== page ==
Nobel Prize laureate in Economics values Dominican Republic seeking to improve public policies
Santo Domingo.- American economist Michael Kremer, a 2019 Nobel Prize laureate in Economics, has praised the Dominican Republic’s initiative to improve its public policy evaluation system. During his visit, Kremer discussed possible evaluations of various government programs in collaboration with the Dominican Government, including Oportunidad 14-24, English by Immersion, and pilot programs in sexual education and robotics applied in teaching.
Kremer emphasized the importance of using scientific evidence to support public policies and decisions, highlighting that such evaluations serve as valuable learning tools for public institutions to refine their strategies. He acknowledged the Dominican Republic’s commitment to learning and engaging in evaluations, which is not the case everywhere.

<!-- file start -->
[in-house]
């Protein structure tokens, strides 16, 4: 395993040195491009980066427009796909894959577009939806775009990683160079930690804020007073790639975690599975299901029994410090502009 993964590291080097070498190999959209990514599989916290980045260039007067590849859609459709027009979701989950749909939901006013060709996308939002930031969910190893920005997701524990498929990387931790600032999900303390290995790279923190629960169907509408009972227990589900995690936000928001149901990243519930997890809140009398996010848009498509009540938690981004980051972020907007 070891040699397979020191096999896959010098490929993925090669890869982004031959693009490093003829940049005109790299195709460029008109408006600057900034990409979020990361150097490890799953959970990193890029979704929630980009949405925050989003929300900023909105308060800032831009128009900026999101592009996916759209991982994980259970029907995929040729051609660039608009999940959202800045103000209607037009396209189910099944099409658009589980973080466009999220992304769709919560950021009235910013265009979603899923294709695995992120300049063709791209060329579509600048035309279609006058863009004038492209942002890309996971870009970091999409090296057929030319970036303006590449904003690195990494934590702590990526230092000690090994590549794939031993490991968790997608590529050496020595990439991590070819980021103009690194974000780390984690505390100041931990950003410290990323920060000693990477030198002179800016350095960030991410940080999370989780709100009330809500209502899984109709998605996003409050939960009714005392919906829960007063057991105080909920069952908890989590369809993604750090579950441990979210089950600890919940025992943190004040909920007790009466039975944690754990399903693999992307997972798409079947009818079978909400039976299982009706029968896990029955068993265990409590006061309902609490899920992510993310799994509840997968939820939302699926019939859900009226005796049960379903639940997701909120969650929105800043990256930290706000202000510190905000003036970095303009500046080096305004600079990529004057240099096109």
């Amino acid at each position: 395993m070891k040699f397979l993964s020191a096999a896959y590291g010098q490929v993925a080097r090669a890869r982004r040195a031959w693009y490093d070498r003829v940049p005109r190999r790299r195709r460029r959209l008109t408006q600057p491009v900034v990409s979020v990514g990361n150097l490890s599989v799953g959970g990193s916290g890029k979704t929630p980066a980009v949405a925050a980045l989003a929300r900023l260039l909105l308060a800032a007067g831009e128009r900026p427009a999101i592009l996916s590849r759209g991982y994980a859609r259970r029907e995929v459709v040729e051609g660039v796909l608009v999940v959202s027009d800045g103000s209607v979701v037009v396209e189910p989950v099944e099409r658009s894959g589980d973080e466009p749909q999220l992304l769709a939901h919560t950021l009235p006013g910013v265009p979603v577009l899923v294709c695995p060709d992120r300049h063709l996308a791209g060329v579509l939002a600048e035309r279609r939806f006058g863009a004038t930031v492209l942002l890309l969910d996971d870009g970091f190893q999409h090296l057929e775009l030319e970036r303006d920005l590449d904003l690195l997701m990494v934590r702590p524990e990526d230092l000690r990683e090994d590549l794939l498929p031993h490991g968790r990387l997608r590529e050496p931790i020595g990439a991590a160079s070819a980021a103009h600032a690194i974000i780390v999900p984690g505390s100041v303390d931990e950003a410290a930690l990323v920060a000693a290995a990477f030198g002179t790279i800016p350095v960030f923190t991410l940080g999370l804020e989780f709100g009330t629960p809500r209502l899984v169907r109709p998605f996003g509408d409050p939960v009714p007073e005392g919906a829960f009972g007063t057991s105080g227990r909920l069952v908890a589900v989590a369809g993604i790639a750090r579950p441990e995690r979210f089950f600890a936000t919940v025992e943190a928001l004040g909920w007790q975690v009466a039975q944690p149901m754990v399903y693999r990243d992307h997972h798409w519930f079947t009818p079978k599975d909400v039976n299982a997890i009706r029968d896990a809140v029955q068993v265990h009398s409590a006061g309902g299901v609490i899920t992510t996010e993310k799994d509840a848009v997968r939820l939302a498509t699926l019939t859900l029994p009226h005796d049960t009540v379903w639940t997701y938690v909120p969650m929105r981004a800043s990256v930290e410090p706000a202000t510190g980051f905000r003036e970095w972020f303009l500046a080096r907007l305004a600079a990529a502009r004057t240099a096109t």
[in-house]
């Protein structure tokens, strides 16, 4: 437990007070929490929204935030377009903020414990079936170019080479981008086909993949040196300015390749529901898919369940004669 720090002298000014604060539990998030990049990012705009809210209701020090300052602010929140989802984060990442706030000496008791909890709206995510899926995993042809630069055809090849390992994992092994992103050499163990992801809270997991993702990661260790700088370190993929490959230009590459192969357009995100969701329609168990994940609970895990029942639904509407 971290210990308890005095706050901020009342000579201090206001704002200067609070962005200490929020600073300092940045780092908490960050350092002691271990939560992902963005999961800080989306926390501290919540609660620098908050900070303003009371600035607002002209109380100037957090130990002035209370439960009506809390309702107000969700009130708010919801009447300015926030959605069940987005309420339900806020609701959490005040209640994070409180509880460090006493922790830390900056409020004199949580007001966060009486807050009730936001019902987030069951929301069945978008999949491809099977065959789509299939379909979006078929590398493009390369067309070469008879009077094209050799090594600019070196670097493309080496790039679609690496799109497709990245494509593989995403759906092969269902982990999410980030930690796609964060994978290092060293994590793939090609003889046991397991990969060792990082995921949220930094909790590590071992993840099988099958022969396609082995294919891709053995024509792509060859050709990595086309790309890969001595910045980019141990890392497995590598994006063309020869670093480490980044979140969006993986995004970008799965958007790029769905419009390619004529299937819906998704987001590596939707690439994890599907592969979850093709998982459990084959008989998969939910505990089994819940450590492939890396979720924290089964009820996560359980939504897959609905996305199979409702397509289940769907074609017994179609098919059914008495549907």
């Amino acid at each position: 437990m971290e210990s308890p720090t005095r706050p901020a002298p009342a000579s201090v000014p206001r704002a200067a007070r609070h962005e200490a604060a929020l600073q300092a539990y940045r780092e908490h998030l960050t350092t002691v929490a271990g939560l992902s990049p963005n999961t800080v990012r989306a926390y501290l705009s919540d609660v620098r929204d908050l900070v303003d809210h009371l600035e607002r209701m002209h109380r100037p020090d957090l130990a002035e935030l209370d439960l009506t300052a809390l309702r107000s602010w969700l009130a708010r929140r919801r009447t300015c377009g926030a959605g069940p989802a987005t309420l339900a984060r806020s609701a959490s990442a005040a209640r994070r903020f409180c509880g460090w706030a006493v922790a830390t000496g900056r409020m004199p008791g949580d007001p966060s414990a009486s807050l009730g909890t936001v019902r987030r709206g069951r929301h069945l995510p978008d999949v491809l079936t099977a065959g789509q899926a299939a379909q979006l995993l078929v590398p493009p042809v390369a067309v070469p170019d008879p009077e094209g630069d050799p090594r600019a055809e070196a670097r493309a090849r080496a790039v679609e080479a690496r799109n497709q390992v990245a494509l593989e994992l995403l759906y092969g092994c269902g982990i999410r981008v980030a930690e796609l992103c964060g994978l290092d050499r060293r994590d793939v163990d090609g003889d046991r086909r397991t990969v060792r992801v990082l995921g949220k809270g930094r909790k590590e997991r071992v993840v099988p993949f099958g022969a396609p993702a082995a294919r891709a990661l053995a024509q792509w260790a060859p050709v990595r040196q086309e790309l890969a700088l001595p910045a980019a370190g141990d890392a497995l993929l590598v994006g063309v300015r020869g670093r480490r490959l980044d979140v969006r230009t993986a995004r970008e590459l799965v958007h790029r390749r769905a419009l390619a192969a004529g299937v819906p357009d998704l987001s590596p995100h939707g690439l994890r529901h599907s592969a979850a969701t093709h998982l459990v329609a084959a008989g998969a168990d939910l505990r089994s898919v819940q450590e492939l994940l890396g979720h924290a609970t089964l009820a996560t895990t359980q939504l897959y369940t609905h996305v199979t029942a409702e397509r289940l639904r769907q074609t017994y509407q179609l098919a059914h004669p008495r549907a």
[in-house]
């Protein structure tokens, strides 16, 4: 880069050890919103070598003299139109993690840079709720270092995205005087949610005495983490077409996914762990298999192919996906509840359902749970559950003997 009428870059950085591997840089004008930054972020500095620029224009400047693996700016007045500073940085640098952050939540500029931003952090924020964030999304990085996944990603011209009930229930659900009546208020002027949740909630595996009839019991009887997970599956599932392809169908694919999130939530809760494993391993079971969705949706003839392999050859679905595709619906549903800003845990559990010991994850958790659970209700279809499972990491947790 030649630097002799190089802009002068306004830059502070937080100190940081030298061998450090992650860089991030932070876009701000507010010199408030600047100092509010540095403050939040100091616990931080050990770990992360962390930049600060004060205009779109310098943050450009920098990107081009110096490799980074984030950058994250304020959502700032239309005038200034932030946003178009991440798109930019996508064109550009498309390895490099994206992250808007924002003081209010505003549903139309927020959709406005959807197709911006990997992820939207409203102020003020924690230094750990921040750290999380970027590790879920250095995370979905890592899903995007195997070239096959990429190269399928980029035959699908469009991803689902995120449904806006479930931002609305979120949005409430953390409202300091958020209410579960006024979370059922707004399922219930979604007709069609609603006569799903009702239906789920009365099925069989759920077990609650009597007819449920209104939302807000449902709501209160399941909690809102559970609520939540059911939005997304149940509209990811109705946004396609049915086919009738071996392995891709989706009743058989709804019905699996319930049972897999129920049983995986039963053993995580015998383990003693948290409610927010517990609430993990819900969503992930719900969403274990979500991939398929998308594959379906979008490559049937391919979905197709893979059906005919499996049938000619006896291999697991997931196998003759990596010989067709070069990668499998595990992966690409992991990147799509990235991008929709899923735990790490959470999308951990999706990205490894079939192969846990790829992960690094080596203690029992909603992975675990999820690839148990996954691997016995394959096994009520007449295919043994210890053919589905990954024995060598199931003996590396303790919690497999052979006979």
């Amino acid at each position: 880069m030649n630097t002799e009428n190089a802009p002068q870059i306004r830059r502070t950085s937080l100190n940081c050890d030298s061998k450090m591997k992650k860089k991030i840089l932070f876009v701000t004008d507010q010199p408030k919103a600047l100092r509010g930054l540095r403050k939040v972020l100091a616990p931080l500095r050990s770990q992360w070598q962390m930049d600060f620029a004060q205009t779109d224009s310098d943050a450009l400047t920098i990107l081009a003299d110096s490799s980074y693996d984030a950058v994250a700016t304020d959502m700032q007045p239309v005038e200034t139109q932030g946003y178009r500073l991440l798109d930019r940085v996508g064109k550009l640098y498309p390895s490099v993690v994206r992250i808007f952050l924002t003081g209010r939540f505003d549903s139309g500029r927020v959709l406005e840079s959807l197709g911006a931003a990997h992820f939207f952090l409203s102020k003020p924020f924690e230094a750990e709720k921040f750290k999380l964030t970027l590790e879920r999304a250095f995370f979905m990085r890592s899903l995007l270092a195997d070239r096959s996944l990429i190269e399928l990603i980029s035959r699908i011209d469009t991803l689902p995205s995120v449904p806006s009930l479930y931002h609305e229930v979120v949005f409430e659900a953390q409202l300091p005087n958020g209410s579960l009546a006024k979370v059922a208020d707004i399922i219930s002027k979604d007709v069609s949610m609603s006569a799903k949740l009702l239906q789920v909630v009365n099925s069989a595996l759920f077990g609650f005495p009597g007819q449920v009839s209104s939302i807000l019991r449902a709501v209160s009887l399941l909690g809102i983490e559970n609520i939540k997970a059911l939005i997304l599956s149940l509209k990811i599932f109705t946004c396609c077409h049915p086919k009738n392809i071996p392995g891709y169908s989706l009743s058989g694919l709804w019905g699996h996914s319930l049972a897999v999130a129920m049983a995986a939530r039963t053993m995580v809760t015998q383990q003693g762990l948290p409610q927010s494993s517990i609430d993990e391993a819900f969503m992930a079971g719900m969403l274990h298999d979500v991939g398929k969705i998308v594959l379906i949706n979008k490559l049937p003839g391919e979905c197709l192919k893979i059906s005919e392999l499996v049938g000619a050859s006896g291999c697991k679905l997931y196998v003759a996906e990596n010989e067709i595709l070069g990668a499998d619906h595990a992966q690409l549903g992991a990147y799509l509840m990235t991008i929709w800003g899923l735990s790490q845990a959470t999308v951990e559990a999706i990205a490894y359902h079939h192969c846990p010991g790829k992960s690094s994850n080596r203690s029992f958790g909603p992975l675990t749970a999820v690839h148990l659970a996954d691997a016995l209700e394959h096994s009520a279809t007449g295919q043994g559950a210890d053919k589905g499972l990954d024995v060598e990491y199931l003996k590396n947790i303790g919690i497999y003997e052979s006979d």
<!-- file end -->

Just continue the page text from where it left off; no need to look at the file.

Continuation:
The Minister of Economy, Planning, and Development, Pável Isa Contreras, emphasized the need to expand the evaluation practice of public policies in the country, highlighting that evaluating goes beyond auditing and is about measuring the efficiency, effectiveness, and impact of policies to make informed decisions. Collaborating with Kremer and his team represents a step toward institutionalizing this practice.
The Ministry of Economy, Planning, and Development is in the process of formalizing an agreement with the University of Chicago and the Development and Innovation Laboratory to create a public policy evaluation unit within the ministry, further promoting the exchange of knowledge.
The programs developed in collaboration with the American laboratory focus on forming specialized human capital, which is seen as a means to reduce the need for social subsidies in the future. The government aims to reduce social subsidies as young people enter the labor market competitively.
Michael Kremer received the Nobel Prize for his work on an experimental methodology to alleviate global poverty. He currently serves as a professor of economics and public policy at the University of Chicago and leads the Development and Innovation Laboratory (DIL) for the university.